- On November 17, the New York State Department of Financial Services (DFS) announced the development of free resources for small businesses to enhance their cybersecurity during COVID-19. In partnership with the nonprofit Global Cyber Alliance (GCA), the two organizations released a free cybersecurity toolkit to help small businesses “adapt to the new demands of doing business online” during the pandemic. DFS highlights the 2019 Verizon Data Breach Investigation report, where “more than 43% of cyberattacks are targeted at small businesses.” The toolkit offers small businesses free operational tools and educational resources to help reduce cyber risks. The toolkit also assists businesses in implementing critical and effective cybersecurity best practices. To read the announcement, click here.
- On November 16, the Federal Trade Commission (FTC) issued its Fiscal Year 2020 Agency Financial Report. The report describes the FTC’s performance during the past year, which includes highlights of its continued leadership in protecting consumers “from fraudulent business practices, stopping illegal robocalls, and protecting privacy and promoting data security.” As consumers continue to depend on technology during the COVID-19 pandemic, the FTC recognizes its increased use “enables new vehicles for fraudulent, deceptive, and unfair practices in the marketplace.” Additionally, as children continue remote classes, the report states that the agency will continue to “bring appropriate enforcement actions against entities that violate the Children’s Online Privacy Protection Act (COPPA) Rule.” For those interested in reading the announcement, click here.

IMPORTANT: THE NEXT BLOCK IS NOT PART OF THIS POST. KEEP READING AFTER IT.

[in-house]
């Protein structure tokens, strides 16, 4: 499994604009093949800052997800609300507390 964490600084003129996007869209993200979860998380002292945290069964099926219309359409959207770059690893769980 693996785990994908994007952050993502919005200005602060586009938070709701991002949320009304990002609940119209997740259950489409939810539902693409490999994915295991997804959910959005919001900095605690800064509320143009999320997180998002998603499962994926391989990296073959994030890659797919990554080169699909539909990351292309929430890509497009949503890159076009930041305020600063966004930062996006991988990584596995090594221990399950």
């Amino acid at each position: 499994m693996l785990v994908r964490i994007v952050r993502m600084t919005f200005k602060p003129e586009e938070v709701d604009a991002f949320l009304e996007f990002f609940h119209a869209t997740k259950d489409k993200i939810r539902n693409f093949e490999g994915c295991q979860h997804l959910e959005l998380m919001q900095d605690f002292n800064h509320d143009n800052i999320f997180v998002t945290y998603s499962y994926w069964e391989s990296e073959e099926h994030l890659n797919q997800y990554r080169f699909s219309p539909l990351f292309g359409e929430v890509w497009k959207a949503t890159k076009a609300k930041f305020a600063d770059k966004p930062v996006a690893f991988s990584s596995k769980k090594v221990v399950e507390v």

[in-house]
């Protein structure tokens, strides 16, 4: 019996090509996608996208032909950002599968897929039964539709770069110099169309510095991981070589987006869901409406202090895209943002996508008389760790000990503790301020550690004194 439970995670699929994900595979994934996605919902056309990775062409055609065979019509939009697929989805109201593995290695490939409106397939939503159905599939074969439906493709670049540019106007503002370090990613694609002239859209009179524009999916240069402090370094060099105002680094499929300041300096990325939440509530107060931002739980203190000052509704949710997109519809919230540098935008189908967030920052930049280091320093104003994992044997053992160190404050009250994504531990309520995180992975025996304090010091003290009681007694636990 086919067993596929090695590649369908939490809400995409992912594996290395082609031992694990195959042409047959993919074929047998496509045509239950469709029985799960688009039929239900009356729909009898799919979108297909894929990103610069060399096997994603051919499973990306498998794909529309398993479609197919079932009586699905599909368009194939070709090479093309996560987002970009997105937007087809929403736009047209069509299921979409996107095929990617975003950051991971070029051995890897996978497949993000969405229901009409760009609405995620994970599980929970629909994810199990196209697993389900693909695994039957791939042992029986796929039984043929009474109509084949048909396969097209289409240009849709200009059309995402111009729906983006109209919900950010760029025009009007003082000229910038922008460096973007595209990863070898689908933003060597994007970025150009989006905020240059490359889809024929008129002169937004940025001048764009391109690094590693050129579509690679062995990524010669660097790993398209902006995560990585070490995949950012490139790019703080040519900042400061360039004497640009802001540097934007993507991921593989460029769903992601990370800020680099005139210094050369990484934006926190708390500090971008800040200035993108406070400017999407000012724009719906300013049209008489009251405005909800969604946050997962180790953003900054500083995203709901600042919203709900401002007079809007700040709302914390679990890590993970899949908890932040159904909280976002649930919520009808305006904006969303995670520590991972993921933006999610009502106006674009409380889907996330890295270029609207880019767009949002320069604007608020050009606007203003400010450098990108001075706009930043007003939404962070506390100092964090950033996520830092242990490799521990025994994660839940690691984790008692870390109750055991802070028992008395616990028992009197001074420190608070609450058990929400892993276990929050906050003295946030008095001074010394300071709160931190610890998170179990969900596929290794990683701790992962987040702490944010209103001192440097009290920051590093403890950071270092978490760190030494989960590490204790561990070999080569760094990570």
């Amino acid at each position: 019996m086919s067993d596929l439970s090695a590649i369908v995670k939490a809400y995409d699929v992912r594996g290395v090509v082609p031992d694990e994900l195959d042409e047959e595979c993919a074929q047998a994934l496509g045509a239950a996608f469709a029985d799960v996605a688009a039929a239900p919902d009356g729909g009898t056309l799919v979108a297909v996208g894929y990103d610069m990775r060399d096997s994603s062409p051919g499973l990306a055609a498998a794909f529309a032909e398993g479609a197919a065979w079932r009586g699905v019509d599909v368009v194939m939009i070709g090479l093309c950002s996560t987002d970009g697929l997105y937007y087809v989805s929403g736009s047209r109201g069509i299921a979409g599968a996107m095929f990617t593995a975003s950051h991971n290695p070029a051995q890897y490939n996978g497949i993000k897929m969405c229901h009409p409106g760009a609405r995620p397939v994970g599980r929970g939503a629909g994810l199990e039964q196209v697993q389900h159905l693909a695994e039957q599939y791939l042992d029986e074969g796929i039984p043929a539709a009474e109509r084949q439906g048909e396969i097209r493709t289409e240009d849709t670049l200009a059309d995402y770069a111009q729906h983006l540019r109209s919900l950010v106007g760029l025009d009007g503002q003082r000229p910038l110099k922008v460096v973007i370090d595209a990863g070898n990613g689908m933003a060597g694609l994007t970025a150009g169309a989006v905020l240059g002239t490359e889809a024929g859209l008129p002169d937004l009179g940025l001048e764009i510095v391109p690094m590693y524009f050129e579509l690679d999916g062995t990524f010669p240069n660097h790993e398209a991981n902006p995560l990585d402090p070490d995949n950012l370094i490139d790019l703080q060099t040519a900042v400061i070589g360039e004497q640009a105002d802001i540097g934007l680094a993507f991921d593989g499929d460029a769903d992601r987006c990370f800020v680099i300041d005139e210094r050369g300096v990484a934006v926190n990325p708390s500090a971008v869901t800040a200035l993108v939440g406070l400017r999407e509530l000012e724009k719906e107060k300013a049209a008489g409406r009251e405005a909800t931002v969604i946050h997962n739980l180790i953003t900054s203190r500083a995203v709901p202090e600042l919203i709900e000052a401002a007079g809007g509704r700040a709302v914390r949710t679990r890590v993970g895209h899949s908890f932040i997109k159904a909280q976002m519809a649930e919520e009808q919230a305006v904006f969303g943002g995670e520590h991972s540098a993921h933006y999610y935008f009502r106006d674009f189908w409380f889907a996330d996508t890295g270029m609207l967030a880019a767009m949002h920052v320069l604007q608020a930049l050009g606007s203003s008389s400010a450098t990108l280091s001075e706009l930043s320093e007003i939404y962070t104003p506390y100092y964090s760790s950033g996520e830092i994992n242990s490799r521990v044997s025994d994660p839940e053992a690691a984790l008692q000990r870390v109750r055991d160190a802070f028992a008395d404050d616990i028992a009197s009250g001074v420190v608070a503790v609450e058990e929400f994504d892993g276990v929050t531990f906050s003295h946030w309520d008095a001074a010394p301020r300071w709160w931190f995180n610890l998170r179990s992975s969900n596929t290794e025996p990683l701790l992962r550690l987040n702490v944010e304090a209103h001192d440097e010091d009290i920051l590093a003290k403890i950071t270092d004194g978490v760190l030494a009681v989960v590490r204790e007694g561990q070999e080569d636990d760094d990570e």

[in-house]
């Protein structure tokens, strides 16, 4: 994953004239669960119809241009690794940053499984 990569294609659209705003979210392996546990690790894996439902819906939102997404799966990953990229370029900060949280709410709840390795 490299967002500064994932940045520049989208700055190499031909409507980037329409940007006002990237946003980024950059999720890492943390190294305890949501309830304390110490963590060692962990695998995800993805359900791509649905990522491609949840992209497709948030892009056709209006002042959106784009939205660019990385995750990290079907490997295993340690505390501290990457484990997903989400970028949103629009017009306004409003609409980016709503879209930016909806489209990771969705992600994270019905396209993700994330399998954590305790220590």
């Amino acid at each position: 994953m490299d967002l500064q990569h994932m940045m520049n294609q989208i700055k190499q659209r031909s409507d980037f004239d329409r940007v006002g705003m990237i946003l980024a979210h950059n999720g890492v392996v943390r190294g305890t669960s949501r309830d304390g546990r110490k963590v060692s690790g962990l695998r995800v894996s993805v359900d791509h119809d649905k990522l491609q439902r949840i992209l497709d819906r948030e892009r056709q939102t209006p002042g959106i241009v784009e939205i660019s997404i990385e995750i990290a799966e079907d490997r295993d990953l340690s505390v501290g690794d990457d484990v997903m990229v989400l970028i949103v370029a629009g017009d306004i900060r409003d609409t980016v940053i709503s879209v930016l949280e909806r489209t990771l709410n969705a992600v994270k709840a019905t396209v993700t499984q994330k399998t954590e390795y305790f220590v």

- On November 16, the U.S. Department of Commerce’s National Institute of Standards and Technology (NIST) announced the release of Special Publication (SP) 800-181 Revision 1, also known as the “Workforce Framework for Cybersecurity (NICE Framework).” As the pandemic continues, NIST updated the NICE Framework “to keep pace with these changes and increase flexibility” for groups across the public and private sectors. NIST focused its revision on the building blocks of a workforce framework, which include “Tasks, Knowledge, and Skills,” each describing the two main concepts of “the work and the learner.” The goal of this revision is to provide organizations a common language to describe their cybersecurity work. To read the announcement, click here.
On November 16, the Electronic Frontier Foundation (EFF) called on universities to make COVID-19 tracking technology voluntary for students and disclose details about their data collection practices. EFF recognizes that monitoring public health during the COVID-19 pandemic is essential, but “requiring students, faculty, and staff returning to campus to commit to using unspecified tracking apps that record their every movement” is not the proper approach when it fails to inform them about the data practices involved. The EFF’s announcement follows the New York Times report discussing how universities are preparing to hand out tracking devices to their students that aim to log data, such as location, skin temperature, and proximity to others.